Eventually, Abu Hossain Sarkar had to give up his position as Chief Minister as the public opinion went against him. The Sarkar government was dissolved on 31st August 1956. On 5th September, Ataur Rahman Khan agreed to form a new government along with Abul Mansur Ahmed, Sheikh Mujib, Kafiluddin Ahmed and Mahmud Ali as his cabinet colleagues (Karim SA,’Sheikh Mujib: ‘Triumph and Tragedy’, 2009, revised edition, UPL,p. 73). Soon after, H.S. Suhrawardy was made the Prime Minister of Pakistan. Sheikh Mujib, as the minister of industries, trade, labor, anti-corruption and village aid in the provincial government, made a number of demands to the Central Government. The central government seemingly agreed to his demands for equal distribution of foreign earnings among the two regions, autonomy in managing the industries like jute, cotton and clothing, autonomy of the provincial government to issue export license, establishment of the office of Chief Controller of Export and Import, and a Director General’s office in the Development Department. Even though the provincial government was to assume control of these offices soon, in reality, none of these demands were finally granted, mainly due to the non-cooperation of the central bureaucracy. (Abul Kashem, ‘Bangabandhu Nirbhik Rashtranayok: Nirbachito Probondho Shongkolon’, page -37). Sheikh Mujib also spent quite some time in the villages of East Bengal during his time as a minister. He participated in relief work along with his party members and helped improve the food situation. Rice was imported from Burma and gruel kitchens were established to ease the situation (Karim SA ibid. p. 75). This shows that Mujib as a minister was on the right track in both practice and policy. In fact, he was quite familiar with relief activities as he had been involved in this since his student days.

Sheikh Mujib was also the chairman of Pakistan Tea Board in 1956-57 while working as a minister. He expanded the industry and helped increase the export earnings. He also established a ‘Research and Production’ committee in the Tea Board. The Central Government proposed to establish a ‘Tea Research Station’ in Sreemangal, which would be under the jurisdiction of the Central Government. Sheikh Mujib opposed this proposal strongly and the Central Government could not do much in this case. Ultimately, said station was established under the jurisdiction of the Tea Board which belonged to the provincial government. (Abul Kashem, ‘Bangabandhu Nirbhik Rashtranayok: Nirbachito Probondho Shongkolon’, page -41).

While Suhrawardy was the Prime Minister, Maulana Bhashani criticised the government heavily despite the fact they belonged to the same party. These internal disagreements ultimately led to a split in Awami League. At the Awami League council meeting in Kagmari, Maulana Bhashani questioned Mujib’s position as both a minister and the General Secretary of Awami League, and asked him to choose one. Oli Ahad was the one who was conspiring against Sheikh Mujib as he wished to take the position of General Secretary. They had expected that Mujib would give up his position in the party in order to remain a minister (Karim SA, ibid. p. 79). However, soon after, Mujib resigned as a minister and remained as the General Secretary of the party. He was the only one among the Awami League members of the ministry to have resigned from their ministerial position and that too for strengthening the organisational base of the party. This only indicates how deeply political he was.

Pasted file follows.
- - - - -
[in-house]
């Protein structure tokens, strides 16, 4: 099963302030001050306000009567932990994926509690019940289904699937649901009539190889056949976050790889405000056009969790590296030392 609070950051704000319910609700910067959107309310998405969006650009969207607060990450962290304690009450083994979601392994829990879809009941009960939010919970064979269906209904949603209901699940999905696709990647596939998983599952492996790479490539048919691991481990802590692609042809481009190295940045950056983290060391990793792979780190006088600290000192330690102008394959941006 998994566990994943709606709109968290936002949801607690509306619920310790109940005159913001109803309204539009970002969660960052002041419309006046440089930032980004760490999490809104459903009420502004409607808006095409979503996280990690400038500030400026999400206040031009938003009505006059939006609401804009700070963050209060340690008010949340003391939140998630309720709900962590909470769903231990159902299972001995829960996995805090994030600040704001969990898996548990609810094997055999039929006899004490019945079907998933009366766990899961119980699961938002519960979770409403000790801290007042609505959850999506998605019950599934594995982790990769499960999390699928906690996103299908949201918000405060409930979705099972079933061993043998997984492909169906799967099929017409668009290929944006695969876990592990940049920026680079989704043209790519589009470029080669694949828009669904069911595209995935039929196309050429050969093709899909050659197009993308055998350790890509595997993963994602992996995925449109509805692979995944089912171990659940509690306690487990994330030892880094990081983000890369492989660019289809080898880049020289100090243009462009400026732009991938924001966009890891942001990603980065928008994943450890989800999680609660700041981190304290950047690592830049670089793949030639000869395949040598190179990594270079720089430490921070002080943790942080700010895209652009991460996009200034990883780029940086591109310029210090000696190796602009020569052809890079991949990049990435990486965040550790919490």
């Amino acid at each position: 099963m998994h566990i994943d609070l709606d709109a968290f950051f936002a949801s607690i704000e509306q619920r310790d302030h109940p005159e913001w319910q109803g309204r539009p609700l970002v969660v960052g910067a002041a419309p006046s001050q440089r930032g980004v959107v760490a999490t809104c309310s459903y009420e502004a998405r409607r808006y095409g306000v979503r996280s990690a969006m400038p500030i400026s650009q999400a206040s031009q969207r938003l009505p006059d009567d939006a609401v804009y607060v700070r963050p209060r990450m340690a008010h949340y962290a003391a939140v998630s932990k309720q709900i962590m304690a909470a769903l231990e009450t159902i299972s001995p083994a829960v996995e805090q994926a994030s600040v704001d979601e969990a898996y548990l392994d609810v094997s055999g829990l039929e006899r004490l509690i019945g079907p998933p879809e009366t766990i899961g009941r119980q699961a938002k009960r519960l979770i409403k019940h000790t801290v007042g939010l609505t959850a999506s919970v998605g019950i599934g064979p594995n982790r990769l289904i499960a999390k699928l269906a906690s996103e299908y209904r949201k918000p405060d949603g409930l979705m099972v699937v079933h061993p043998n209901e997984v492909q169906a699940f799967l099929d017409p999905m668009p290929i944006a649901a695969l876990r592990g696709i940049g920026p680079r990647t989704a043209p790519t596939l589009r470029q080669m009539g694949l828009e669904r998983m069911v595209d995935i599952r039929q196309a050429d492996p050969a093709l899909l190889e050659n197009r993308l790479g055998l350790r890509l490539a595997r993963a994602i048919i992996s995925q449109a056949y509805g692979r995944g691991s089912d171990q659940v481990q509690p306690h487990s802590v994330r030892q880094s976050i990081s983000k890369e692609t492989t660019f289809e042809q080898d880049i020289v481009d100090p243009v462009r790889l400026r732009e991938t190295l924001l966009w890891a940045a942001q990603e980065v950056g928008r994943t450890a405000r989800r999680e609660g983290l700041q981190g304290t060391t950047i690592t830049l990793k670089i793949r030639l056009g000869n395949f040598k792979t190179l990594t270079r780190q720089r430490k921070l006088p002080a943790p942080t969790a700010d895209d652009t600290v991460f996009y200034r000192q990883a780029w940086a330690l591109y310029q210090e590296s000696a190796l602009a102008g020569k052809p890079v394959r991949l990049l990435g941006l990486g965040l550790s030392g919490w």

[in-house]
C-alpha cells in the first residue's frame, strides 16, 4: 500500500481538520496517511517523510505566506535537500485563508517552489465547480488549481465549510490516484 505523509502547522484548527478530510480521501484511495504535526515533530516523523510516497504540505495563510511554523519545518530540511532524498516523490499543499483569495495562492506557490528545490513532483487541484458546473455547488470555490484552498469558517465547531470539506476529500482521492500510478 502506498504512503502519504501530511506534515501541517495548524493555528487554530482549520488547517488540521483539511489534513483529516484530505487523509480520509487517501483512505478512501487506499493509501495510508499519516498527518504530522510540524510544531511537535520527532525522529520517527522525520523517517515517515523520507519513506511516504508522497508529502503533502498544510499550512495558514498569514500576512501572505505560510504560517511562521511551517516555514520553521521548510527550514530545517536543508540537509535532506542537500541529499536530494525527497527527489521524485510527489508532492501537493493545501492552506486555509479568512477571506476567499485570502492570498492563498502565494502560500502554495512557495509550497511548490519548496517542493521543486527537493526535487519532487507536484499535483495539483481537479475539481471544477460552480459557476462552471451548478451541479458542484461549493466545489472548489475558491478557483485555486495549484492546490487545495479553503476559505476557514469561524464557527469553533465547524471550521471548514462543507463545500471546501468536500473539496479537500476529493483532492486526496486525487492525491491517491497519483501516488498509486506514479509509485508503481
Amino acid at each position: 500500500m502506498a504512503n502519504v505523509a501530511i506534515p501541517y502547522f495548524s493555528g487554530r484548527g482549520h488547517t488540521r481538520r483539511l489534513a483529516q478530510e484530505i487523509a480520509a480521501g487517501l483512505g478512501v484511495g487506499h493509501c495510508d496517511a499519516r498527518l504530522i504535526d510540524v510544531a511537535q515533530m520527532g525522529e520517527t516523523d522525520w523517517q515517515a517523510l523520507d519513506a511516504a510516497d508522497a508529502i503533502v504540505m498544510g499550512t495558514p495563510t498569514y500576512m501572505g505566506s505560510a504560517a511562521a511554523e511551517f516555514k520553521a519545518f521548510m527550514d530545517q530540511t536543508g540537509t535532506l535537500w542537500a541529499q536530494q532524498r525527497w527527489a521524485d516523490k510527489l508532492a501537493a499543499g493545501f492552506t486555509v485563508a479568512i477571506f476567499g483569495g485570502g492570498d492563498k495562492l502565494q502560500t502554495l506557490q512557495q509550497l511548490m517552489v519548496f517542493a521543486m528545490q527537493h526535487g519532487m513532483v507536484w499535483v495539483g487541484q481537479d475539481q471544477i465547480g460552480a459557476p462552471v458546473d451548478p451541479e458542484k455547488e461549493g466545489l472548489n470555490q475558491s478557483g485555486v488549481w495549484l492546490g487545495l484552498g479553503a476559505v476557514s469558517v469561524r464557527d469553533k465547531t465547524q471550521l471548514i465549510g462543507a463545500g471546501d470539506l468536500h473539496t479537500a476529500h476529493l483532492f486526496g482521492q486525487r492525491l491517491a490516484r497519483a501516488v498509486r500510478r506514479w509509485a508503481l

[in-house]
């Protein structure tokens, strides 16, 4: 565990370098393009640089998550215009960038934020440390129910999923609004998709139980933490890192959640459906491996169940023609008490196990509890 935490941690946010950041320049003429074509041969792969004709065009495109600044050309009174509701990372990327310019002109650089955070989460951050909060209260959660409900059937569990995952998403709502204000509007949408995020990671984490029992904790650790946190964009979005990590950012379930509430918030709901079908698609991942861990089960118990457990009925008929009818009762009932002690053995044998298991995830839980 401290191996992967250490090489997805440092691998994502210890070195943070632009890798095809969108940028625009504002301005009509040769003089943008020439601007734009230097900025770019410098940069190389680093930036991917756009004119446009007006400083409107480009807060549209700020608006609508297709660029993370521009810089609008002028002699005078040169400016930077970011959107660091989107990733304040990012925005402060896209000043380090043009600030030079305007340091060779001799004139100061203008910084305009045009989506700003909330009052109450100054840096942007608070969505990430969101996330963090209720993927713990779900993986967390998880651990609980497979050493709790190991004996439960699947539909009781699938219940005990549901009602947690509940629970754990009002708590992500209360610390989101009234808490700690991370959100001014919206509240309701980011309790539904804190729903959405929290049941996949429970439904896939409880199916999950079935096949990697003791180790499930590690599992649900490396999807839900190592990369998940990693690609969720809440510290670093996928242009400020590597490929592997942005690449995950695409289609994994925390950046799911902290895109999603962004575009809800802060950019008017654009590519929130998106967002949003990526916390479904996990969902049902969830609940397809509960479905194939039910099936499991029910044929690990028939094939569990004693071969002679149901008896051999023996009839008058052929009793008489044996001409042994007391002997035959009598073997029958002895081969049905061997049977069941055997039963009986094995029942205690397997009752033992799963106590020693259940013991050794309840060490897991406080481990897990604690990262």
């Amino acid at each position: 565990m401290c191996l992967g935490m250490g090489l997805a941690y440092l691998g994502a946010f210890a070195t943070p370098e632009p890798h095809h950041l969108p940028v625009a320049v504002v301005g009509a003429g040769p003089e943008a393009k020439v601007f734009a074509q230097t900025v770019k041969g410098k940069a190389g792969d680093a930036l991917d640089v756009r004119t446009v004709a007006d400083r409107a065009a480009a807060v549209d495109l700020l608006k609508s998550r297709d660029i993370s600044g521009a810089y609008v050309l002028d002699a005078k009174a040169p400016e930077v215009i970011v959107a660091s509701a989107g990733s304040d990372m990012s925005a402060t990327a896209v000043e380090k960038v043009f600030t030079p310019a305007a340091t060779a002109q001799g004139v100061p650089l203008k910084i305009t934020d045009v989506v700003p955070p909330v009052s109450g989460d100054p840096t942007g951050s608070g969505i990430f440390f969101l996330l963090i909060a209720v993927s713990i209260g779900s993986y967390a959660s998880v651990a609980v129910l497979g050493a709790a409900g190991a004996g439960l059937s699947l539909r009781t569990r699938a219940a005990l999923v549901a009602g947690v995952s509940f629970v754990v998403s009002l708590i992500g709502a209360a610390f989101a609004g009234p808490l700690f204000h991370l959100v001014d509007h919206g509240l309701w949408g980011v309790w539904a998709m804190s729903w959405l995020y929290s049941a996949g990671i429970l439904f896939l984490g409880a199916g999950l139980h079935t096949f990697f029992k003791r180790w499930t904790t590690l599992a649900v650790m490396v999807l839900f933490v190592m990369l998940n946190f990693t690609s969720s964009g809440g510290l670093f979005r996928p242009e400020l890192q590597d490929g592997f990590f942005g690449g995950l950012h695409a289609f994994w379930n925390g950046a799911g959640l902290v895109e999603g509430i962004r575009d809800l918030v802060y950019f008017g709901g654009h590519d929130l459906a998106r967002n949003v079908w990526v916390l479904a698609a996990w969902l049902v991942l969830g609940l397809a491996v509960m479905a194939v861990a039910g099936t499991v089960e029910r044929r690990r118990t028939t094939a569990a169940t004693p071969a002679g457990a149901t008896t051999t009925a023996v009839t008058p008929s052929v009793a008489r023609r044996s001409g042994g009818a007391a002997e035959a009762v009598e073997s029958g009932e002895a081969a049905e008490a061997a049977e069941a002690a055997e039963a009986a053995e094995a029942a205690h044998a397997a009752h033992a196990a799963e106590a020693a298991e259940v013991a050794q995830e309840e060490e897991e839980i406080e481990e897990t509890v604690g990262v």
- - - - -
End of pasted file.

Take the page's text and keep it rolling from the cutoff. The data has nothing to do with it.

Report No. 222 of Volume-4 of the Secret Documents of Intelligence Branch states:

“…It may be recalled that during the Awami League Council meeting at Kagmari a few months ago the President of the organization Moulana Abdul Hamid Khan Bhashani had asked Sheikh Mujibur Rahman to choose between minister ship and the General Secretary ship of the organization, and Sheikh Mujibur Rahman had then told the Moulana that he would resign from the Cabinet in due course, Sheikh Mujibur Rahman’s resignation at this juncture when the Awami League Council meeting is due to be held on June 12, bears a great significance.” (‘SECRET DOCUMENTS’ op.cit, p. 509.).

Bangabandhu served the provincial government as a minister for only nine months. However, in those nine months he contributed to the region as much as possible. And when questioned regarding his loyalty towards the Awami League, he did not hesitate to pick his party above other things. This goes to show us that he did not care about what his position was. Rather, he worked relentlessly towards improvement in the situation of the people from any position he was put in.

On 3rd January, 1971, in an assembly of around 2 million people at the Race Course Maidan, Mujib said:

“I have no desire to be Prime Minister. Prime Ministers come and go. But I will always recognize the endearment and reverence people have given to me. I am not afraid even of persecution and the solitary confinement of the dark prison. But the affection of the people has weakened me.” (Translated by the author from Bengali).

Indeed, he was for the people and people always stood by him. And that is how he was able to demonstrate such a compassionate brand of leadership.

The writer is the Bangabandhu Chair Professor at Dhaka University, and former Governor of Bangladesh Bank. He can be reached at [email protected]